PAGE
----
A local firm that advertises itself as the panacea for parking-ticket-laden Washington motorists, and has garnered much publicity in the process, has been charged with violating consumer protection laws and has lost its privileged status with the D.C. Department of Transportation.

Humiliation Elimination Inc. (HEI) has been accused of overcharging its customers and of failing to pay the D.C. government for parking tickets after it charged its members' credit cards for them.

HEI, which advertised it would send a chauffeured, champagne-laden limousine to assist its members whose cars were booted or towed, get the boots removed in an hour and quickly retrieve towed vehicles, is now under attack on several fronts.

Lincoln Bouve, HEI's founder and president, acknowledged last weekend that the company is moribund. Although the firm no longer is seeking new clients, Bouve pledged that it will give current members whatever services it could or offer dues refunds.

The company has lost its privileged status with DOT--under which boots would be removed after only a telephone call from HEI--because it failed to pay its bills promptly. According to several sources, it also has lost the right to use several credit cards to bill its clients because of cardholder complaints.

A spokeswoman at American Express Co. in New York confirmed that HEI's rights to accept the card had been cancelled in February, but would not say why.

But Bouve denied the claim and produced what he said was HEI's current American Express authorization number, by which the firm gets approvals for charges to cardholders' accounts.

Bouve also challenged DOT's claim that he was late in paying his bills. "We've been caught in a political brouhaha," he said. "The city let us down . . ."

According to a case brought by the D.C. Department of Consumer and Regulatory Affairs, HEI actually charges $45 a year for membership, $10 more than advertised, and then tacks on an unannounced $25 "first-time-use fee."

HEI, which found most of its clients by employing youths on bicycles to place circulars on the windshields of cars found immobilized with "Denver boots," offers to save members the hassles of freeing booted cars or retrieving those towed from restricted zones; members also can pay parking tickets by calling the company.

On an average day, DOT crews boot up to 90 cars whose owners have outstanding parking tickets, tow another 125, and write out up to 5,000 parking tickets.

Waiting lines at DOT are long enough to have created their own legends, because, under D.C. policy, all fines must be paid in person by cash or credit card.

However, members of HEI are supposed to be able to resolve their problems simply by calling the company, which charges the tickets and fines to its members' credit cards and sends its employes to DOT to pay the fines. A limousine is supposed to be available weekday afternoons to offer rides home to miscreant motorists.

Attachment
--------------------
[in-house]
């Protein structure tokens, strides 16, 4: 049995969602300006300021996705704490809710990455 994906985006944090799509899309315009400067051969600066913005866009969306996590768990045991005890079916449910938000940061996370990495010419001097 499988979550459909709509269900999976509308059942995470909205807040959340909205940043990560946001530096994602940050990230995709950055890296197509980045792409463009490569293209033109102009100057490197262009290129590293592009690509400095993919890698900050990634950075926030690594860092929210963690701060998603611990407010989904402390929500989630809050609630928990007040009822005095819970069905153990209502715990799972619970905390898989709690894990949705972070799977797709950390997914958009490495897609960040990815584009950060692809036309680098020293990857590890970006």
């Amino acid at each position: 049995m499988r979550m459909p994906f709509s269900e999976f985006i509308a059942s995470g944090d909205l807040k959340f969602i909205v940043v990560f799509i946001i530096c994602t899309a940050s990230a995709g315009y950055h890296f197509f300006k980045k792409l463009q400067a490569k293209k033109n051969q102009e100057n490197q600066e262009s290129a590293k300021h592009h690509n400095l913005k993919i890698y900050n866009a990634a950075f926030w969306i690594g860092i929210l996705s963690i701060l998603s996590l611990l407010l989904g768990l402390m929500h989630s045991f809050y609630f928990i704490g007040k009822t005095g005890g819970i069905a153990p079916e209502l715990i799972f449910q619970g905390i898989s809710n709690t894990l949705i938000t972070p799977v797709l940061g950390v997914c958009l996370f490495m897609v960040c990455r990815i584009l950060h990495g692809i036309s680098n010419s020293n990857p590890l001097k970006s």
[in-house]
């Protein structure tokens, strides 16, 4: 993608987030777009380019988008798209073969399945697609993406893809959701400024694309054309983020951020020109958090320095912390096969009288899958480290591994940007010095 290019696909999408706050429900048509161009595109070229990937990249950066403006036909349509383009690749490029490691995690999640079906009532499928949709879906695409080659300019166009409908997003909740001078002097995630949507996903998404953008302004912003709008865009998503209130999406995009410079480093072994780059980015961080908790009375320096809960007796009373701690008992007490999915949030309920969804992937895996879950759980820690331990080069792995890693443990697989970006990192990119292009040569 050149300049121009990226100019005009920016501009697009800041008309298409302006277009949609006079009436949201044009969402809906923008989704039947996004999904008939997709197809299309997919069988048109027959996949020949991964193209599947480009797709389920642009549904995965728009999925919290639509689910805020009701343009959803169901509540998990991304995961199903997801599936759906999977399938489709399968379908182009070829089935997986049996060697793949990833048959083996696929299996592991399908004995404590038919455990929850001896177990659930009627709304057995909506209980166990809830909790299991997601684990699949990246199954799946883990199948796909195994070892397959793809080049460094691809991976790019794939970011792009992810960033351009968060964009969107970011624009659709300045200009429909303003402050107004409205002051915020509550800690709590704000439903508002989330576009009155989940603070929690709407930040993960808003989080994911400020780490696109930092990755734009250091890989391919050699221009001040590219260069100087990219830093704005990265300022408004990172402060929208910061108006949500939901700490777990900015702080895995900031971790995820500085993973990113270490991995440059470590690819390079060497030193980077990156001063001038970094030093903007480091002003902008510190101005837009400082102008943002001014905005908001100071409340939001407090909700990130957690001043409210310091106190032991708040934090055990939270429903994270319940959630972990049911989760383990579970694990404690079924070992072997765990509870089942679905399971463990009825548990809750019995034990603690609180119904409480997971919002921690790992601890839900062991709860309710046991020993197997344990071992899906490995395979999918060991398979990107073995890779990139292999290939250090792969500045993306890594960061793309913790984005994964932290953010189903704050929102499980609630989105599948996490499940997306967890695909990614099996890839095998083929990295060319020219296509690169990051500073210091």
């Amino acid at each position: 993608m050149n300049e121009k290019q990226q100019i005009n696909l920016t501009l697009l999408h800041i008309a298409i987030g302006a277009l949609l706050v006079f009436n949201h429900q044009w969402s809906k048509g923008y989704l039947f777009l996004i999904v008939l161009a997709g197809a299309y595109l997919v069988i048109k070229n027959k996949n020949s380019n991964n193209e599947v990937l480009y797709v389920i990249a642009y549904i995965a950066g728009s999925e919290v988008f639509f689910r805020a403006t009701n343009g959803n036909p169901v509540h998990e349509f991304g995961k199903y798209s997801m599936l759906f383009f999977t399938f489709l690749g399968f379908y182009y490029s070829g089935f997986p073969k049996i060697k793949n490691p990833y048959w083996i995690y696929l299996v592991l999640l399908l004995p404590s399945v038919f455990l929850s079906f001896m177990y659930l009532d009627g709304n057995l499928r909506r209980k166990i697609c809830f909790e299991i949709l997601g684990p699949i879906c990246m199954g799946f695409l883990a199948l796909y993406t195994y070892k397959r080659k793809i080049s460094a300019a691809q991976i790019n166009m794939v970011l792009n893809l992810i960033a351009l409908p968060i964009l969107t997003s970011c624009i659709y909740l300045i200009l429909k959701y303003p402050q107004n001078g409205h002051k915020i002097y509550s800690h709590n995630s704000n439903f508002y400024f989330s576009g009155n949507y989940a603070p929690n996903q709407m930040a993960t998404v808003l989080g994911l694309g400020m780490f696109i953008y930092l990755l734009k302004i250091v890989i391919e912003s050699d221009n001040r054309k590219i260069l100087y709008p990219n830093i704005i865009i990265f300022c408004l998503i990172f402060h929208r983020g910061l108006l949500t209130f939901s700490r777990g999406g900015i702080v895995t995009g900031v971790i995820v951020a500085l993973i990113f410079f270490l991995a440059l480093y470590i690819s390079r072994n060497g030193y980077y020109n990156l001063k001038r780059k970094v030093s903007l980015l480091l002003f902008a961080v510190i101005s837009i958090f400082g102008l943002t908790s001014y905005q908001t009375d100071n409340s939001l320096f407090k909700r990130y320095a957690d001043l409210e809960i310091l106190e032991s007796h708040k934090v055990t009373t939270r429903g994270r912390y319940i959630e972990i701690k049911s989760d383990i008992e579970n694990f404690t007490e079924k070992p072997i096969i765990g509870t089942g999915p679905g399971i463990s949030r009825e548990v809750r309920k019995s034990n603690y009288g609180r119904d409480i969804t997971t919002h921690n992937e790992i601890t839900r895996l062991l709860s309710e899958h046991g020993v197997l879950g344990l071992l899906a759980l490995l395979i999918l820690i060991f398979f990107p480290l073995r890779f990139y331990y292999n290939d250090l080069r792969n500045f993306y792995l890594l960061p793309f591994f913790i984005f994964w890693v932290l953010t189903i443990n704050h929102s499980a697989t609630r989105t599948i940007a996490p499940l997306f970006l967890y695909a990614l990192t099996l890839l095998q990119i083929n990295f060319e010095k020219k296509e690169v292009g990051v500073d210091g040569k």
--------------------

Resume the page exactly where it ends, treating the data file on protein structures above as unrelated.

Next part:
HEI's problems with DCRA began when Judith A. Fisher joined after finding a boot on her car one afternoon, and an ad from HEI promising quick resolution for her problems.

Fisher, a vice president at Middlesex Research Center in Georgetown, joined in spite of the higher-than-advertised fees. Over the next few months, she called HEI to pay for seven new parking tickets she received. Her credit card statements showed charges to HEI for the tickets.

But one June day, she again found a boot locking her wheels in place. Fisher said DOT records showed that none of the seven tickets she had been billed for by HEI had been paid.

"I was so angry," Fisher said. "The next morning I went to three different addresses contained in various ads to find them, and I couldn't find any trace of them."

She then filed a complaint with DCRA. While the agency's staff had worked up a consent decree under which HEI would pay Fisher $190, Adminstrative Law Judge Sharon T. Nelson rejected the decree and lowered Fisher's award to $80, but ordered HEI to refund all overcharges to all of its members, variously estimated between 300 and 2,000.

HEI was formed in early 1981 after Bouve, a local writer and producer, had spent several hours in line at DOT trying to free his booted car for the third time in 14 months. After initial success, Bouve opened a similar firm in Boston in 1981; that branch was never as successful as the one in Washington, and Bouve said it also is going out of business.

Bouve said it was the DOT revocation of HEI's ability to get boots removed by telephone that broke the business; he said only a swift turnaround by DOT could save HEI, a move he called quite unlikely.

In an earlier interview, Bouve said his firm freed most cars in less than an hour, compared to the more than three hours of waiting in line it takes the average motorist. "It makes it almost enjoyable to get towed," he said. "The system has screwed you and you are saying, 'Take that!' "